For the second time while I’m undressed, there was no woman in the room, just me and him – and I felt fine about that. The exam room was clean and bright, which was just off of his main office.
The doctor said my cervix looks healthy, and I’ll get the official Pap test results in 10 days, which is similar to the the wait time in the U.S.
In addition to the technicians and doctor, the receptionists were pleasant as well. Two out of three receptionists spoke no English at alll, but they were kind and patient as I stumbled through a few basic phrases in Spanish, trying to communicate on the most basic level.
We were ready to leave the clinic by about 11:15 a.m. The entire visit and testing and some results – all accomplished in under two hours.
From time to the money: the total cost was just under $143 at this exchange rate. Now, that’s high for here. Additionally, it’s way more than the advertised price on the sign by the main reception area.
One of the receptionists handling the payments, who knew a little English, said in a mix of English and Spanish I was paying more than Mexicans because I am a foreigner, and because I was seen right away. We didn’t mind too much, especially since it was so convenient for us. Otherwise, we’d have to travel back to Chetumal from Mahahual for separate appointments for the doctor and the mammogram. The travel time is about two hours each way.
I had decent health insurance when I was still working an office job. Preventative screenings and exams cost me nothing out-of-pocket, according to the insurance companies. Or did they? I think they actually did cost a lot.
One year, there was ‘something they wanted to take a better look at.’ So I had to schedule a second mammogram, which cost more time away from work, because it had to be scheduled during business hours. It cost me and my employer my time, and my effort to get there – it was a half hour drive from home.
Additionally, there were the health care premiums that were deducted each pay period from my check, on top of the cost my employer had to cover for the plan.
I would venture to say these exams, although supposedly ‘free’, cost way more than $143 when these other factors are taken into account.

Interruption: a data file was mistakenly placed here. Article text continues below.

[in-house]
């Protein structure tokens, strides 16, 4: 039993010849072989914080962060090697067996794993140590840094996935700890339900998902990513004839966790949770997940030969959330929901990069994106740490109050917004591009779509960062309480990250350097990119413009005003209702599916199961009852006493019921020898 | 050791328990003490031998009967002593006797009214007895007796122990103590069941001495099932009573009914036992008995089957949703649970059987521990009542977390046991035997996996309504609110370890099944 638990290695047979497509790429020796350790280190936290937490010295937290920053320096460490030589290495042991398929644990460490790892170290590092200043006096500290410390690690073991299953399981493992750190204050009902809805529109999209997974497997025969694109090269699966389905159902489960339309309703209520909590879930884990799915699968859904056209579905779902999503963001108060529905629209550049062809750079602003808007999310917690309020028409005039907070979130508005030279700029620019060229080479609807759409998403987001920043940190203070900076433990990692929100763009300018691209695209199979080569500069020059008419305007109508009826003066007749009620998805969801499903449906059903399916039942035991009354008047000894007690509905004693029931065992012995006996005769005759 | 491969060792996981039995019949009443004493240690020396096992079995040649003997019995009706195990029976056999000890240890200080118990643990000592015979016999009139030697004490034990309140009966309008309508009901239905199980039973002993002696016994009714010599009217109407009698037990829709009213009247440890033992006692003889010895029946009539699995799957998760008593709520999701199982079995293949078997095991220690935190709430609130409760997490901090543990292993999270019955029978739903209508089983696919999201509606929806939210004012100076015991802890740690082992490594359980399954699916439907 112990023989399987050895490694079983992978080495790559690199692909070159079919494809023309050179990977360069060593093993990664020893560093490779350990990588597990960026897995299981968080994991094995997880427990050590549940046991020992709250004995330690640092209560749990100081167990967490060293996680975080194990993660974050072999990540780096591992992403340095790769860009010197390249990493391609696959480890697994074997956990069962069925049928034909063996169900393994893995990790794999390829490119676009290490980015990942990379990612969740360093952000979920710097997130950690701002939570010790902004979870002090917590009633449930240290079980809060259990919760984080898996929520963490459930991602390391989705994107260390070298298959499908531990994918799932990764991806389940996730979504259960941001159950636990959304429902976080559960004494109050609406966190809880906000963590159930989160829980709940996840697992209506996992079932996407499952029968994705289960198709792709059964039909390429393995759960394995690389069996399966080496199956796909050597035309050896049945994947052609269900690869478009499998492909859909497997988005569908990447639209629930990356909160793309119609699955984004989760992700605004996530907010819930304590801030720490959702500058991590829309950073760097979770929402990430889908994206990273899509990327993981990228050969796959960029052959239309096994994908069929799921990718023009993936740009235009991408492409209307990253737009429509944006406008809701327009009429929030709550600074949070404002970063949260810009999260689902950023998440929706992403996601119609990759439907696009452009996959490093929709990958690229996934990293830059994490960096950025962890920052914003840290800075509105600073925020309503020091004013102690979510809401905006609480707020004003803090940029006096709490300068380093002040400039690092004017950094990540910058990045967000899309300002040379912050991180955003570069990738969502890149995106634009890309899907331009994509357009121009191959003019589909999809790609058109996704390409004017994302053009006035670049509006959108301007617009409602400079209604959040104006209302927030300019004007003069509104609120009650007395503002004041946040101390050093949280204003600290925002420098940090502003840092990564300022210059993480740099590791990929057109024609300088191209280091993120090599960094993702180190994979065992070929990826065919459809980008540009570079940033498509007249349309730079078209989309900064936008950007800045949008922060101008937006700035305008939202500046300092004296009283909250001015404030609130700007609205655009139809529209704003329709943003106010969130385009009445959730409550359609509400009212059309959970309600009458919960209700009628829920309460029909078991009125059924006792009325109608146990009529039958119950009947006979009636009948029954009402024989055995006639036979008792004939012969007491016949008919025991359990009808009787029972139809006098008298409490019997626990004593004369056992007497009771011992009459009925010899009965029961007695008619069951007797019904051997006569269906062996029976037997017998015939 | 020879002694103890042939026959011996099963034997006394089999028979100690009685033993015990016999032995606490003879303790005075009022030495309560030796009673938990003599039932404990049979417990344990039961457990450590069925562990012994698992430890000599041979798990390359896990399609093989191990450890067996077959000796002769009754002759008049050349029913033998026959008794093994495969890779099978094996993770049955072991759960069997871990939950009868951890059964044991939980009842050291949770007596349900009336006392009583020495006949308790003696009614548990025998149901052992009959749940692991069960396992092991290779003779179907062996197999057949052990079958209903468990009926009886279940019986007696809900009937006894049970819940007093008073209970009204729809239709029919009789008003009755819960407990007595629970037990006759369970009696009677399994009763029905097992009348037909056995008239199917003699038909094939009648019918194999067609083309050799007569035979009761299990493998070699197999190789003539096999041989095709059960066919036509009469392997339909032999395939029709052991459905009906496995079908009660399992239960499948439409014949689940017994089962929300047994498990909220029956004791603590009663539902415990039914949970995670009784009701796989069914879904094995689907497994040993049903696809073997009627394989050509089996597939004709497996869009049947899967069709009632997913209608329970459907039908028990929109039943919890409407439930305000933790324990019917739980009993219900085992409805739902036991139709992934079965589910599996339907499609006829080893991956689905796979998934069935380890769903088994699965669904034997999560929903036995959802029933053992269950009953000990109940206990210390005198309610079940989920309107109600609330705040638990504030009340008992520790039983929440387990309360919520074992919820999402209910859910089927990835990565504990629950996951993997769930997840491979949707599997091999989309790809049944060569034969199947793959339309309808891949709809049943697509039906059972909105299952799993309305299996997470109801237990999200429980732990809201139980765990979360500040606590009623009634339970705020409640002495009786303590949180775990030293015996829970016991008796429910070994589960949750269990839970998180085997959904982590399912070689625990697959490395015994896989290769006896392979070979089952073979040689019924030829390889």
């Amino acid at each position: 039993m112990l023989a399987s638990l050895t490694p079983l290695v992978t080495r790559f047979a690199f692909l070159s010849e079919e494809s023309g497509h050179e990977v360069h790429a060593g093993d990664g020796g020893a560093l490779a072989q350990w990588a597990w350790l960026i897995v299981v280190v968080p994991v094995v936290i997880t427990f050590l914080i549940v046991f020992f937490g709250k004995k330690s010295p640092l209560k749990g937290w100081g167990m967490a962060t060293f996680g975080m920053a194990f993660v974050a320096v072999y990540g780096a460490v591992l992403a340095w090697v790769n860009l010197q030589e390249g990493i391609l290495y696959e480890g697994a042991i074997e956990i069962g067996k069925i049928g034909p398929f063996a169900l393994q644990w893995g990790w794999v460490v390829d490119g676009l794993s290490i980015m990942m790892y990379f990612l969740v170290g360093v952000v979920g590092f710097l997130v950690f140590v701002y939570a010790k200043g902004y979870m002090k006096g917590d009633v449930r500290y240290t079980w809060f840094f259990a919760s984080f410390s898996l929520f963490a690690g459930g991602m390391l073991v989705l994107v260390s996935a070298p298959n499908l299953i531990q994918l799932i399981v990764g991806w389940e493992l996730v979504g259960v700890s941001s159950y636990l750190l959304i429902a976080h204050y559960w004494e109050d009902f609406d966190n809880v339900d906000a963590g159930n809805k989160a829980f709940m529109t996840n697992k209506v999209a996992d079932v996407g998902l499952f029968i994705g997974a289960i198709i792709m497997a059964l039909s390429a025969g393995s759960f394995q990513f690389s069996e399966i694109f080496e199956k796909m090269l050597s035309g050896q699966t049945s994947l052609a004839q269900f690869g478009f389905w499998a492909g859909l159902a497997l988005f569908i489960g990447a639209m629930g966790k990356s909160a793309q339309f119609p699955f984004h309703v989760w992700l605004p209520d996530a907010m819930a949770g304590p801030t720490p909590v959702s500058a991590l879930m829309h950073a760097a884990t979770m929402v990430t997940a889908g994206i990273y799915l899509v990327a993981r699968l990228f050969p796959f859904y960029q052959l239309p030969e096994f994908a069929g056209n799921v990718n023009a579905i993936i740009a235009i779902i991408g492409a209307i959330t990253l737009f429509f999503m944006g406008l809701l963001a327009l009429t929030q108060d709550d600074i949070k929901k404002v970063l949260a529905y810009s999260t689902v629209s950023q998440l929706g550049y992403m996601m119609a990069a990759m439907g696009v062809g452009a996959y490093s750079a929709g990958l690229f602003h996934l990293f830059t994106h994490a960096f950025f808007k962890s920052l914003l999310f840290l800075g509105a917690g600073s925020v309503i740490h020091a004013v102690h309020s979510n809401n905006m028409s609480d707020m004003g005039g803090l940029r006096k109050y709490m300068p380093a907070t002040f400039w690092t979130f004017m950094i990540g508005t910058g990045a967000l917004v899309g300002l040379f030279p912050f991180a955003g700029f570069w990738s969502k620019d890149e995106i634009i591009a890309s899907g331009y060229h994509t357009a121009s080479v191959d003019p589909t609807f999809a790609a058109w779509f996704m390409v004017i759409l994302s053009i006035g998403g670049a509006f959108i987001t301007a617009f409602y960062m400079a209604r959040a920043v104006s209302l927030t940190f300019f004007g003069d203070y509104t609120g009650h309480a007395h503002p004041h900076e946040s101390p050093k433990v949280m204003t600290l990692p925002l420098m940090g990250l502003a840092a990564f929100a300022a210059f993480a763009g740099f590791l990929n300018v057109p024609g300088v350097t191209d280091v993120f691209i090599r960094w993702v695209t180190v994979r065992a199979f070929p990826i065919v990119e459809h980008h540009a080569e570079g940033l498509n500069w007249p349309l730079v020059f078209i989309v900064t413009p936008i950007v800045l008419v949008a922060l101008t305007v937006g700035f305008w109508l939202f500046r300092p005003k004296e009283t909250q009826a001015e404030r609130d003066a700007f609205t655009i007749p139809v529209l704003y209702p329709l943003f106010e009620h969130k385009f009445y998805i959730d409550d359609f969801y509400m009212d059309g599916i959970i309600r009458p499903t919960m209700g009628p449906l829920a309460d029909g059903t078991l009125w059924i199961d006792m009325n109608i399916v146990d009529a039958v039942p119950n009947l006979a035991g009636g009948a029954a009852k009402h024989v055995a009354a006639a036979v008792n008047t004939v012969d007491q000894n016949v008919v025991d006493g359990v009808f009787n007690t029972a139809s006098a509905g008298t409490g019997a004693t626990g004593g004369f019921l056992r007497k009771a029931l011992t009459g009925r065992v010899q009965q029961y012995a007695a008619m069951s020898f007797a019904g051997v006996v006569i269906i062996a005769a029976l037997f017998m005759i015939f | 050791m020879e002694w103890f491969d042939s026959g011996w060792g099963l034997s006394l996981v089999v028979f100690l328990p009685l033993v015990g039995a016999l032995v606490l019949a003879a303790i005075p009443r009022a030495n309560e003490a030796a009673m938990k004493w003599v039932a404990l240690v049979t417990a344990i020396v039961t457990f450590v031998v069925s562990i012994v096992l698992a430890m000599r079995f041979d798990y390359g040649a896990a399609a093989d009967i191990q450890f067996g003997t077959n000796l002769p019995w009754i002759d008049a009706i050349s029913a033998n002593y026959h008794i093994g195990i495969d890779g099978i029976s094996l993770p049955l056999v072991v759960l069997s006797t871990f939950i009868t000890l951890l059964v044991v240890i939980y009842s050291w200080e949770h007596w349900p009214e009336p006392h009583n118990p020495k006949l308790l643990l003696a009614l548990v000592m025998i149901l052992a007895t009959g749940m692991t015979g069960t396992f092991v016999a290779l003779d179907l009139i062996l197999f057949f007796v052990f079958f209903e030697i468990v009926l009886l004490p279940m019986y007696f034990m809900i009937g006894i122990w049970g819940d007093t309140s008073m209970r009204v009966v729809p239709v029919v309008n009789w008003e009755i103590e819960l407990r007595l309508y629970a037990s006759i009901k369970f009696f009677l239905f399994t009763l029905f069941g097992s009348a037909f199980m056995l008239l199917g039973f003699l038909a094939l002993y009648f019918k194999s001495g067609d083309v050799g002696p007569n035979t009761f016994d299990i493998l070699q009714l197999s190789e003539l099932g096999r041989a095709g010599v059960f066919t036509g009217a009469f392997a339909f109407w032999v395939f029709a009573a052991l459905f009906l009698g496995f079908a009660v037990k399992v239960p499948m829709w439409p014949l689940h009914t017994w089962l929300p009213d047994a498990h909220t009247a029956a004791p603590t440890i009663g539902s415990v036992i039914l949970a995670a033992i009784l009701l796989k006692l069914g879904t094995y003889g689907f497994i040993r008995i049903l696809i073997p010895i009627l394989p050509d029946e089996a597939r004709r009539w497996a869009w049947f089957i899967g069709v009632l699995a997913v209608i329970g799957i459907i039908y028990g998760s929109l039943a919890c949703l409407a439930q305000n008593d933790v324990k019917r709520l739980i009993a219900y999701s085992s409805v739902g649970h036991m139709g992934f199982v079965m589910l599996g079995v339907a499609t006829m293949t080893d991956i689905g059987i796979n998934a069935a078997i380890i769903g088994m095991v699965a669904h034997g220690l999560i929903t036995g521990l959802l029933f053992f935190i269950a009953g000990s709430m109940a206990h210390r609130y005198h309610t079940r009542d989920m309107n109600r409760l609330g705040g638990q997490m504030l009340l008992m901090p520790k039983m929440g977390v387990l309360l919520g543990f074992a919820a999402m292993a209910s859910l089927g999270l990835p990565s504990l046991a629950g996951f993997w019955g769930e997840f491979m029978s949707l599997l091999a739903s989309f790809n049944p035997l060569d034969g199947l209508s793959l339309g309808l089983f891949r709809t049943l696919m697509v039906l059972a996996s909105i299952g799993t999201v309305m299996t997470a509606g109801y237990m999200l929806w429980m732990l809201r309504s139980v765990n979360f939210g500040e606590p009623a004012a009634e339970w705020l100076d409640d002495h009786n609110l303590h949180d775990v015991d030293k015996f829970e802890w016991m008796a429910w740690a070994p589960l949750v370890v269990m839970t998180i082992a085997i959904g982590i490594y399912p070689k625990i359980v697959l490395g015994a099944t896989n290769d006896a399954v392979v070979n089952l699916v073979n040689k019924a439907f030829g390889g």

Full disclosure – I will have to go back to Chetumal to get those Pap results in 10 days. It will cost me more time than money – it’s only a couple of dollars but it will take about two hours on a colectivo ride and then a taxi to the clinic. Colectivos are passenger vans that act as shared taxis, like minibuses. And another two hours back to Mahahual. That’s ok by me. I have ebooks from the library back in Cleveland, so I’ll just read on the drive. (Side note: this map shows Mahahual in relation to Chetumal, Tulum, Playa del Carmen and Cancun, all in the state of Quintana Roo.)
For now, we are settled in Mahahual for a couple of months, where I can relax for a stretch of time without moving around, happy and grateful for the knowledge I have healthy breasts.
We’ve done a lot of travel in three months. Since January, we’ve done northeastern Belize, northern Guatemala, the north central region of Belize and some islands, then back to Mexico on the Caribbean side, and also the Gulf side for Campeche and some sargassum-free beaches. Inside those travels, I also took a three-week trip home to Long Island.
I can’t wait to be lazy on the beach. Eat seafood, drink fresh juice. Jog the malecon, swim laps by the reef. Snorkel in the sea, maybe take a dive. Be kind to people, talk about God with the locals. Enjoy my husband, love every day, because every day counts.
Note: Two years after this was written, Ellen was diagnosed with early-stage breast cancer. It was caught early, and she was treated in Europe. Read that story here.